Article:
As reflected in Traudt's complaint, "[i]n a last-ditch effort to keep Malinda alive while managing her pain, Shelly and Malinda's pain specialist agreed to try replacing Malinda's pain medication with medical marijuana." According to the complaint, "[a]lmost immediately, Malinda's fever subsided, she stopped vomiting, and her suffering lessened. Within three days, she began to recover." Traudt's complaint identifies her as "a 'last resort patient,' one for whom traditional pain medications have completely failed." Her condition "is irreversible," "her health is declining," and "[n]o medication, pharmaceutical or natural, can reverse that decline." Nevertheless, "[t]hrough the continued use of medical marijuana, Malinda's kidneys regained function, she became lucid, she was able to eat, and she began smiling again. Her pain became manageable and her quality of life improved significantly."

Traudt's mother has attempted to grow medical marijuana for her daughter's needs, but "due to the elements, insects, disease, mold, and Shelly's lack of experience, her efforts, thus far, have been unsuccessful." Traudt lives with her mother in San Clemente, near its border with Dana Point. Choosing among six dispensaries operating in Dana Point at the time of Traudt's complaint, "Shelly chose the Beach Cities Collective . . . in part because she could push Malinda there and back in her wheelchair, making it a fun outing."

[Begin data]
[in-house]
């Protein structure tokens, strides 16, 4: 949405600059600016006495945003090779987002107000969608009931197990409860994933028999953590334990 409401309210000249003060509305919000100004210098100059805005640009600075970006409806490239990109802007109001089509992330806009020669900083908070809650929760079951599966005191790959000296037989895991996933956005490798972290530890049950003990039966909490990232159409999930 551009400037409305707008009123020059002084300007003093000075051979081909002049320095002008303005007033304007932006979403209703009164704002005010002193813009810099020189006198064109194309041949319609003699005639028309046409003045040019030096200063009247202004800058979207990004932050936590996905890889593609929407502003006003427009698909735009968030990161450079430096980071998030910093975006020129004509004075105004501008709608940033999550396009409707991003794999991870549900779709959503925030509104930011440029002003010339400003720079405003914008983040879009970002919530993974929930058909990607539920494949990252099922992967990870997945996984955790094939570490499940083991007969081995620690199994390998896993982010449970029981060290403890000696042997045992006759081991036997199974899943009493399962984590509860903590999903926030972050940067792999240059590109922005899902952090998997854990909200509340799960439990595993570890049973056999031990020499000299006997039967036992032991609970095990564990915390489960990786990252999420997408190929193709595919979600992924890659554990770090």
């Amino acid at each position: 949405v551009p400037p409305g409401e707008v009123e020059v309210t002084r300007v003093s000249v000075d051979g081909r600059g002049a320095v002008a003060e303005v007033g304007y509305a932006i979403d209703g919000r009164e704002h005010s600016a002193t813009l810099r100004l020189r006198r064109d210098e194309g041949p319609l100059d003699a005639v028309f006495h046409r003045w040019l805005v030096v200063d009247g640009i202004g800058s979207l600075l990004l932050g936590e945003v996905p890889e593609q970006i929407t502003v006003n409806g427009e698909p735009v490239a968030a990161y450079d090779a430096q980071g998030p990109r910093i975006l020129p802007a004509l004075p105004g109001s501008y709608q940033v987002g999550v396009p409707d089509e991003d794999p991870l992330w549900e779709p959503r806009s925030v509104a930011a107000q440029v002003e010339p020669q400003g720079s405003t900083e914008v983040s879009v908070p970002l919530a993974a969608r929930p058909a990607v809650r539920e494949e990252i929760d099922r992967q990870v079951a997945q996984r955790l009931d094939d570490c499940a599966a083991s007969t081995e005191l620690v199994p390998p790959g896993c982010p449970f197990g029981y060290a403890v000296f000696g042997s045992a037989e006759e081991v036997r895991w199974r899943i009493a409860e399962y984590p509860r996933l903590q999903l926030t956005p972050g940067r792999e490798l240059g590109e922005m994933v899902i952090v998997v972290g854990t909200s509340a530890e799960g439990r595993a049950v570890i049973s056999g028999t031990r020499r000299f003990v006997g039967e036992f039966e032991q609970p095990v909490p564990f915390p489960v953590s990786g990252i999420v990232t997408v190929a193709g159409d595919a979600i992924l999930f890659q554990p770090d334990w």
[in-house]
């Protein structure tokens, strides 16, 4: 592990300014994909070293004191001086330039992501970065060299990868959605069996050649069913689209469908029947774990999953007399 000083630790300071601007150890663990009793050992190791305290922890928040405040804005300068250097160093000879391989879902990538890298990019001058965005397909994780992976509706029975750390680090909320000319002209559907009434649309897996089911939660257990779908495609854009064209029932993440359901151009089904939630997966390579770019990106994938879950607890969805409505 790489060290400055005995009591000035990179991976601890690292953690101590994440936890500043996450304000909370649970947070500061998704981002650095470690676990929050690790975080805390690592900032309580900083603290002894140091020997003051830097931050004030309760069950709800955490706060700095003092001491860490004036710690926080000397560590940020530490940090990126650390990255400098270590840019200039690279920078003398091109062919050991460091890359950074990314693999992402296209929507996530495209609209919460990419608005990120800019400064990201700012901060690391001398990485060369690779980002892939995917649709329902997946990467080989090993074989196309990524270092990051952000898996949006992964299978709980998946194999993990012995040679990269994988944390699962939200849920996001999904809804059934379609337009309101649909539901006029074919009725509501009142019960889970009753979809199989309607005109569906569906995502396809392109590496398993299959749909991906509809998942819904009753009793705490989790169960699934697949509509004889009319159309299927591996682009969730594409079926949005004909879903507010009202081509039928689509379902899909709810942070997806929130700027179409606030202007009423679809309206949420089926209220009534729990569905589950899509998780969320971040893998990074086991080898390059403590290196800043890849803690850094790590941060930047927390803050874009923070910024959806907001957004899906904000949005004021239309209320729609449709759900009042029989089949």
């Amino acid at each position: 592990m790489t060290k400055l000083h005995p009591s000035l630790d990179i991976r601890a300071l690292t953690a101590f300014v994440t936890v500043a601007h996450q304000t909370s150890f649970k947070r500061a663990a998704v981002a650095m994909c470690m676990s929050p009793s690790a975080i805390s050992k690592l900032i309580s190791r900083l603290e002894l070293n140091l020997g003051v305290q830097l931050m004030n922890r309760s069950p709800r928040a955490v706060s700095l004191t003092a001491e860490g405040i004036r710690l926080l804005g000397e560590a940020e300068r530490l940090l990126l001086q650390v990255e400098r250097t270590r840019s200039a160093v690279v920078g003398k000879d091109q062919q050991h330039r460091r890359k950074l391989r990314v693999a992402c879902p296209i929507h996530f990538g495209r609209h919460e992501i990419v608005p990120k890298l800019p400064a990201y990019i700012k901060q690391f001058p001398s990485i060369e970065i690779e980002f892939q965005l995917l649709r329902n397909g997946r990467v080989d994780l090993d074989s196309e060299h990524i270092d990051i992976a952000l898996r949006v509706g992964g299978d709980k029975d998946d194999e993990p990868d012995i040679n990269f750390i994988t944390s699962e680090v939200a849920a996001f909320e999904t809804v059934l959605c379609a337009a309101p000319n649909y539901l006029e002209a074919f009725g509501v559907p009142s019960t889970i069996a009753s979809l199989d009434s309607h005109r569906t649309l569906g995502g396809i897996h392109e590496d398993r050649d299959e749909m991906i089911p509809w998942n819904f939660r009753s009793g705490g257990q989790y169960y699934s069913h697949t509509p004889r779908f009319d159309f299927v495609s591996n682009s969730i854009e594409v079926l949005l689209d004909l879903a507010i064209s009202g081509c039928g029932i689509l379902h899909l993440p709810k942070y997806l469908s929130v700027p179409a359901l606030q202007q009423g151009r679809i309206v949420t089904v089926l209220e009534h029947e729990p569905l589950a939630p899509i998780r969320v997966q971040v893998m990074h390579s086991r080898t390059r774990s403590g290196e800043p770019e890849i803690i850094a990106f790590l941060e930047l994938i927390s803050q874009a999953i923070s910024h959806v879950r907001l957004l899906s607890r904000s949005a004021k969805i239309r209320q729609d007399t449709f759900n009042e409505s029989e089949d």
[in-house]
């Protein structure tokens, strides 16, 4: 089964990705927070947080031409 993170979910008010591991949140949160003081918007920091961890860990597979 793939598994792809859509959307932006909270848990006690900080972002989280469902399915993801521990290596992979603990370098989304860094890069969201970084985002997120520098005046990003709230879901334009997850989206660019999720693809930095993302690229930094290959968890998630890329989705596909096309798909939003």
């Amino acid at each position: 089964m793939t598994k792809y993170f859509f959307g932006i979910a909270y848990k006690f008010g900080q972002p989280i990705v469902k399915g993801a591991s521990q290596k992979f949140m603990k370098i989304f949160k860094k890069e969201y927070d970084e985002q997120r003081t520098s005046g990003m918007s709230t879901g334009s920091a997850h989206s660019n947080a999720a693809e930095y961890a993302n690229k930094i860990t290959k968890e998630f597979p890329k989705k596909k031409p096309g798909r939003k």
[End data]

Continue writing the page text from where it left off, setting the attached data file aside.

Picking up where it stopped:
Traudt also obtains medical marijuana from a dispensary or dispensaries in Los Angeles County. Traudt herself cannot endure the trip because of her fragile health and increased pain when riding in her mother's van for longer than 15-20 minutes. Nor can Traudt's mother make the drive, since she "needs to be near Malinda constantly, to monitor her health and stand ready to use their Portable Suction Machine or other devices and techniques to manage the frequent problems that suddenly develop in Malinda's precarious condition." Accordingly, Traudt's mother "never leaves Malinda for the approximately two hours required to drive to Los Angeles, obtain medicine, and return."

On March 10, 2010, the City filed a nuisance abatement action seeking to shut down the Beach Cities Collective (Beach Cities). Approximately a week later, Traudt filed this action, alleging the City was "attempting to close all of the collectives in Dana Point," including Beach Cities. As noted, Traudt premised her declaratory judgment action on claims of preemption under California medical marijuana law and that those state laws afforded her a right of access to medical marijuana through a dispensary. In a separate lawsuit, Traudt sought and was denied permission to intervene on behalf of Beach Cities as an additional party in the City's nuisance abatement action against the dispensary. In the action presently before us in this appeal, the trial court granted the City's demurrer to Traudt's declaratory judgment complaint, and she now appeals entry of judgment in the City's favor.*fn3


We conclude Traudt lacks standing to challenge a zoning ordinance said to ban cooperative or collective entities engaged in the production and distribution of marijuana to their members for medicinal purposes (medical marijuana). These entities are commonly known as medical marijuana dispensaries, which the Attorney General has concluded may operate lawfully under state law, provided they do so in conformity with the CUA and MMPA. (See Cal. Atty. Gen., "Guidelines for the Security and Non-Diversion of Marijuana Grown for Medical Use" (Aug. 25, 2008), available at <_http3a_""> (as of Sept. 15, 2011) (A.G. Guidelines or Guidelines).) Specifically, while "dispensaries, as such, are not recognized under the law," "a ...